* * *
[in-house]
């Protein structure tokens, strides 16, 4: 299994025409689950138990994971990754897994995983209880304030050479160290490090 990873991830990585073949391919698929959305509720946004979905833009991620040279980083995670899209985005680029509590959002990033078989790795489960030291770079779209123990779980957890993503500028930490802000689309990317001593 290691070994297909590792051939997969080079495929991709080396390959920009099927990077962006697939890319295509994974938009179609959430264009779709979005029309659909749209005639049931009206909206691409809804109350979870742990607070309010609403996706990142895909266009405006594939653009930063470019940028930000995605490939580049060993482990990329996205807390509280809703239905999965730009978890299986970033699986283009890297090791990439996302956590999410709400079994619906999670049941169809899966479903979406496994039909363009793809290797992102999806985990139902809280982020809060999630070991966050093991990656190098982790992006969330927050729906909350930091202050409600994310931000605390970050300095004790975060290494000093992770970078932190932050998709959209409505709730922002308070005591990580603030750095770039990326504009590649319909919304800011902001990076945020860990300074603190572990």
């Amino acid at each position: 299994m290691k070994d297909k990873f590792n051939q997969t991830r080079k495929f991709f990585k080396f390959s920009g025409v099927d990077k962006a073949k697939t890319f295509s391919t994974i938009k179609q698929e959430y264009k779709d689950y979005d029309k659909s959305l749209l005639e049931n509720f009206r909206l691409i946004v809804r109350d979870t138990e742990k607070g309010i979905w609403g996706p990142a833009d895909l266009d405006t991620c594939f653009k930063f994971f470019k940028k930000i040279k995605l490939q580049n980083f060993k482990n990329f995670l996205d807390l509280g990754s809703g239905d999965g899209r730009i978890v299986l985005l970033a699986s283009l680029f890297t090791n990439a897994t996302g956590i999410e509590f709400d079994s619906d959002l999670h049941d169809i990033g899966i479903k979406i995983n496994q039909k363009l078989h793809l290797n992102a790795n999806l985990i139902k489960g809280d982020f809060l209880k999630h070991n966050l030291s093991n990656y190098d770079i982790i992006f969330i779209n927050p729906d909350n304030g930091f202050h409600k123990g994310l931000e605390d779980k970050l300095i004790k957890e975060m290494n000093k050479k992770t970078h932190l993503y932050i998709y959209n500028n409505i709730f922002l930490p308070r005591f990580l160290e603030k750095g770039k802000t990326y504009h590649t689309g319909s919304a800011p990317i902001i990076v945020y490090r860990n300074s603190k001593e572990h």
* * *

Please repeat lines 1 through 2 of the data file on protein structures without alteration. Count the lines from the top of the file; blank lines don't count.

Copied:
[in-house]
């Protein structure tokens, strides 16, 4: 299994025409689950138990994971990754897994995983209880304030050479160290490090 990873991830990585073949391919698929959305509720946004979905833009991620040279980083995670899209985005680029509590959002990033078989790795489960030291770079779209123990779980957890993503500028930490802000689309990317001593 290691070994297909590792051939997969080079495929991709080396390959920009099927990077962006697939890319295509994974938009179609959430264009779709979005029309659909749209005639049931009206909206691409809804109350979870742990607070309010609403996706990142895909266009405006594939653009930063470019940028930000995605490939580049060993482990990329996205807390509280809703239905999965730009978890299986970033699986283009890297090791990439996302956590999410709400079994619906999670049941169809899966479903979406496994039909363009793809290797992102999806985990139902809280982020809060999630070991966050093991990656190098982790992006969330927050729906909350930091202050409600994310931000605390970050300095004790975060290494000093992770970078932190932050998709959209409505709730922002308070005591990580603030750095770039990326504009590649319909919304800011902001990076945020860990300074603190572990």